Kurt Vonnegut’s classic short story “Harrison Bergeron” is clearly fiction, right? Right?
Check out this story from ABCNews today:
A man whose bid to become a police officer was rejected after he scored too high on an intelligence test has lost an appeal in his federal lawsuit against the city.
The 2nd U.S. Circuit Court of Appeals in New York upheld a lower court’s decision that the city did not discriminate against Robert Jordan because the same standards were applied to everyone who took the test.
“This kind of puts an official face on discrimination in America against people of a certain class,” Jordan said today from his Waterford home. “I maintain you have no more control over your basic intelligence than your eye color or your gender or anything else.”
Jordan, a 49-year-old college graduate, took the exam in 1996 and scored 33 points, the equivalent of an IQ of 125. But New London police interviewed only candidates who scored 20 to 27, on the theory that those who scored too high could get bored with police work and leave soon after undergoing costly training.
The average score nationally for police officers is 21 to 22, the equivalent of an IQ of 104, or just a little above average.
The average score nationally for police officers is 21 to 22, the equivalent of an IQ of 104, or just a little above average.
Jordan alleged his rejection from the police force was discrimination. He sued the city, saying his civil rights were violated because he was denied equal protection under the law.
But the U.S. District Court found that New London had ‘shown a rational basis for the policy.’ In a ruling dated Aug. 23, the 2nd Circuit agreed. The court said the policy might be unwise but was a rational way to reduce job turnover.
Jordan has worked as a prison guard since he took the test.
A prison guard. Now there’s irony.
Harrison Bergeron, by the way, is a short story about a future where anyone that stood out in any way was federally handicapped so everyone would be no better than average. Dancers had to wear heavy weights, smart people were forced to constantly listen to deafening music, etc. Some might suggest we’re not far from this future.
Sadly, New London’s argument against intelligence was not surprising. I certainly knew my fair share of intelligent cops, but the reality is in any career, most people will be average or close to it, a few will be exceptional, and some will be awful. Were this not so, “average” would have no meaning or application. If it does, half the population is below average in intelligence. Most police agencies require at least a high school education, though some don’t go that far. Interestingly, Minnesota is the only state that requires, by law, a two-year degree for police officers.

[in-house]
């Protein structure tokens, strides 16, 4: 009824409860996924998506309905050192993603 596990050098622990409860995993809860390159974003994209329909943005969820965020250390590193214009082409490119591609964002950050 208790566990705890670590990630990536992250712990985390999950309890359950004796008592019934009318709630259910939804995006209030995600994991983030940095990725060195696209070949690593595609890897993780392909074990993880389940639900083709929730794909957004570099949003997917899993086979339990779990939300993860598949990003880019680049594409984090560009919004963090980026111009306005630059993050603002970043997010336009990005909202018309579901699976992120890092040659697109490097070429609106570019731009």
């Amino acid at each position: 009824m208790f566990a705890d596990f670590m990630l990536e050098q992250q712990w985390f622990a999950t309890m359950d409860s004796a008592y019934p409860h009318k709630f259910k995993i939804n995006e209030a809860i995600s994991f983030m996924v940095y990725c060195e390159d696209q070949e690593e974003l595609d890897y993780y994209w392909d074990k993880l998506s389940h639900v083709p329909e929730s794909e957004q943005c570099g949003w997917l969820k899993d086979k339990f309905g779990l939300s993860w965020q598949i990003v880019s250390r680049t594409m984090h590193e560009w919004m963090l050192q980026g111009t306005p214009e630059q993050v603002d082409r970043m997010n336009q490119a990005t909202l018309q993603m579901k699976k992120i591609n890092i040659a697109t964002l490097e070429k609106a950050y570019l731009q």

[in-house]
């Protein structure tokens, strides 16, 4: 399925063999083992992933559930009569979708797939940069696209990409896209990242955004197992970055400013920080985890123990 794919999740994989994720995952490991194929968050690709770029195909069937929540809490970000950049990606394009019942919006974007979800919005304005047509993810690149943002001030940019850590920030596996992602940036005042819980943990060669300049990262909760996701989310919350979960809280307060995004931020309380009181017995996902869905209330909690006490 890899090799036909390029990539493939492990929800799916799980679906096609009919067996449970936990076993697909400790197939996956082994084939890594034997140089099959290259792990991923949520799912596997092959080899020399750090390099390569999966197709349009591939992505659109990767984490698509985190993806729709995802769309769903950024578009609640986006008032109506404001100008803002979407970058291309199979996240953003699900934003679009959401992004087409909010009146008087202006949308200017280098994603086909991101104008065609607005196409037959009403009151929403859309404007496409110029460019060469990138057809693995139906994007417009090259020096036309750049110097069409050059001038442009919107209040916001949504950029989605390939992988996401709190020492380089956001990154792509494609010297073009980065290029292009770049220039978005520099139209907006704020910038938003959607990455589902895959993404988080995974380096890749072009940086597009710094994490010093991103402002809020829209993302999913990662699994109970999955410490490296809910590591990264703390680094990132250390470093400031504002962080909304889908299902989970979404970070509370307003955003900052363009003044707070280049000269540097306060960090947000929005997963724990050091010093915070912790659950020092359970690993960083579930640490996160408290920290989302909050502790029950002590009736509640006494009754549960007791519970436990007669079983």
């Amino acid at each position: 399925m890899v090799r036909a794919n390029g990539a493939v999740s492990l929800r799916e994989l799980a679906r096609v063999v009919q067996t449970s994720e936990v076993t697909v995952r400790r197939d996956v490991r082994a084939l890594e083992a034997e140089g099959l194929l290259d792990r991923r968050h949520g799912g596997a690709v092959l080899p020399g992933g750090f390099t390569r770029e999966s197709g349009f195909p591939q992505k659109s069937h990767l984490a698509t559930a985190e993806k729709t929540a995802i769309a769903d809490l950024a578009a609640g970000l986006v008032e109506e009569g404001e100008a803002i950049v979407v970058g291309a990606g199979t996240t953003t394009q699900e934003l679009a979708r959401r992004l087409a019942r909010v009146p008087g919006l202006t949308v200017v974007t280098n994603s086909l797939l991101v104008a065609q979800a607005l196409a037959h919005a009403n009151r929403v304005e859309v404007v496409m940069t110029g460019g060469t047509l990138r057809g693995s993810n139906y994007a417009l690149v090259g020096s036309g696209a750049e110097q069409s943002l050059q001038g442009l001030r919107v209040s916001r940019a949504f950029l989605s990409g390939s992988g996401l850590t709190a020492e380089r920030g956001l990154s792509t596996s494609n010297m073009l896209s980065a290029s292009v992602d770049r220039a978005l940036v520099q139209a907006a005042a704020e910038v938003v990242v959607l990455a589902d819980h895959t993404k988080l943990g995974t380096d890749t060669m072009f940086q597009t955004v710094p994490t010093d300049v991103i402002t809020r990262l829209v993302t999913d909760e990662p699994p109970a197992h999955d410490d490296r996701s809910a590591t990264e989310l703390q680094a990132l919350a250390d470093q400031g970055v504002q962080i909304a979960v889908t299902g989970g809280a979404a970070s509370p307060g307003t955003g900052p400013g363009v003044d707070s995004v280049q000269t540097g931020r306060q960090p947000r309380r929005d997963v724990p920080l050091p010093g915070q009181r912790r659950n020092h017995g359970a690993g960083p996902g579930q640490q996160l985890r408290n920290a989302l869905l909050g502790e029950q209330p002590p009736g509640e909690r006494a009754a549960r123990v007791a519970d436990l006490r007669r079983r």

One can make a pretty good argument a bachelor’s degree tends to make a cop more well-rounded and capable in a general knowledge sense, but great cops are born, not made, which has certainly been my experience. Some people simply have the genetic endowment that produces excellent police officers. They see and understand things that will eternally elude others.
Most people can learn most things most of the time. Were this not true, would anyone feel safe driving? But shouldn’t we expect a higher standard of those entrusted with the lives of others? Shouldn’t we want the most intelligent, otherwise fully qualified, people we can find to be police officers?
The common police argument is too intelligent people will quickly become bored with policing, and the money spent on their training and benefits will be lost. One could also argue such agencies are simply too dense to take advantage of the enhanced abilities and interests of highly intelligent cops.
The Second Circuit is likely right on the law. The issue is what we expect of our politicians and hired managers. Actually, it’s really about what we expect of ourselves.
Police officers are expected to make decisions that would stymie Solomon, make them in fractions of a second, and be 100% accurate and correct. What’s amazing is they, despite being of mostly average intelligence, usually meet this standard.